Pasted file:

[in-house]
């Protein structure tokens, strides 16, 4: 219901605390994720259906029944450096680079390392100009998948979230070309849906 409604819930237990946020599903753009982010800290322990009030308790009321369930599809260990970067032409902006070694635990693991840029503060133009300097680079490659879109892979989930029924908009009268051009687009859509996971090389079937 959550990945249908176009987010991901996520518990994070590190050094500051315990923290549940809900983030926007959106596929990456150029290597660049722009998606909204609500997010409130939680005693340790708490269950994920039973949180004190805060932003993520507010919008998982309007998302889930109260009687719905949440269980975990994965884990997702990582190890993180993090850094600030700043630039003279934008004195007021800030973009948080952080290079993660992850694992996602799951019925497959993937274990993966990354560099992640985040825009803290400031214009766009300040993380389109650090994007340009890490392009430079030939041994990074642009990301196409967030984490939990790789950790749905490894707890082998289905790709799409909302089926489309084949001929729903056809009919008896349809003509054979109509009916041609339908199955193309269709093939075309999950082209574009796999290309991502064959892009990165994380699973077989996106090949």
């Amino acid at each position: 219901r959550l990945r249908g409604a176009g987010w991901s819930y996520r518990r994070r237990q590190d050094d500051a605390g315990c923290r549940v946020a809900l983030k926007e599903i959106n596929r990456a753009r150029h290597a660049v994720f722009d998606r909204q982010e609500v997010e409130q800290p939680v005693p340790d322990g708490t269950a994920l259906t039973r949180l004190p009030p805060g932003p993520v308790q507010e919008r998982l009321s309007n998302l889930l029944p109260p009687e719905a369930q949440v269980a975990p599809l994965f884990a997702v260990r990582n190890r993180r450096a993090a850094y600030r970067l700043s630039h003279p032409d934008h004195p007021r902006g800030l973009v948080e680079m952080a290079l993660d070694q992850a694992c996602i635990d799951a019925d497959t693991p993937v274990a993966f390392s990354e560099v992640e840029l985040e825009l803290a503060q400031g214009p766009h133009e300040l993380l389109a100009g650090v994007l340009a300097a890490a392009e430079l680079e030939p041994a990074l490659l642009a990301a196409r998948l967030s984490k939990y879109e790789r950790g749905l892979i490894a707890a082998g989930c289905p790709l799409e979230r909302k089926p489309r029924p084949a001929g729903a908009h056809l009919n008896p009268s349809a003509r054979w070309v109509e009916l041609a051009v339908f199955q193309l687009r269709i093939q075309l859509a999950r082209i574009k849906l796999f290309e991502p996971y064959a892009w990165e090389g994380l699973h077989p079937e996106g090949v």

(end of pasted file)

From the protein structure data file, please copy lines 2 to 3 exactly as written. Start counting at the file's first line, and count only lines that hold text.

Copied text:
């Protein structure tokens, strides 16, 4: 219901605390994720259906029944450096680079390392100009998948979230070309849906 409604819930237990946020599903753009982010800290322990009030308790009321369930599809260990970067032409902006070694635990693991840029503060133009300097680079490659879109892979989930029924908009009268051009687009859509996971090389079937 959550990945249908176009987010991901996520518990994070590190050094500051315990923290549940809900983030926007959106596929990456150029290597660049722009998606909204609500997010409130939680005693340790708490269950994920039973949180004190805060932003993520507010919008998982309007998302889930109260009687719905949440269980975990994965884990997702990582190890993180993090850094600030700043630039003279934008004195007021800030973009948080952080290079993660992850694992996602799951019925497959993937274990993966990354560099992640985040825009803290400031214009766009300040993380389109650090994007340009890490392009430079030939041994990074642009990301196409967030984490939990790789950790749905490894707890082998289905790709799409909302089926489309084949001929729903056809009919008896349809003509054979109509009916041609339908199955193309269709093939075309999950082209574009796999290309991502064959892009990165994380699973077989996106090949």
């Amino acid at each position: 219901r959550l990945r249908g409604a176009g987010w991901s819930y996520r518990r994070r237990q590190d050094d500051a605390g315990c923290r549940v946020a809900l983030k926007e599903i959106n596929r990456a753009r150029h290597a660049v994720f722009d998606r909204q982010e609500v997010e409130q800290p939680v005693p340790d322990g708490t269950a994920l259906t039973r949180l004190p009030p805060g932003p993520v308790q507010e919008r998982l009321s309007n998302l889930l029944p109260p009687e719905a369930q949440v269980a975990p599809l994965f884990a997702v260990r990582n190890r993180r450096a993090a850094y600030r970067l700043s630039h003279p032409d934008h004195p007021r902006g800030l973009v948080e680079m952080a290079l993660d070694q992850a694992c996602i635990d799951a019925d497959t693991p993937v274990a993966f390392s990354e560099v992640e840029l985040e825009l803290a503060q400031g214009p766009h133009e300040l993380l389109a100009g650090v994007l340009a300097a890490a392009e430079l680079e030939p041994a990074l490659l642009a990301a196409r998948l967030s984490k939990y879109e790789r950790g749905l892979i490894a707890a082998g989930c289905p790709l799409e979230r909302k089926p489309r029924p084949a001929g729903a908009h056809l009919n008896p009268s349809a003509r054979w070309v109509e009916l041609a051009v339908f199955q193309l687009r269709i093939q075309l859509a999950r082209i574009k849906l796999f290309e991502p996971y064959a892009w990165e090389g994380l699973h077989p079937e996106g090949v």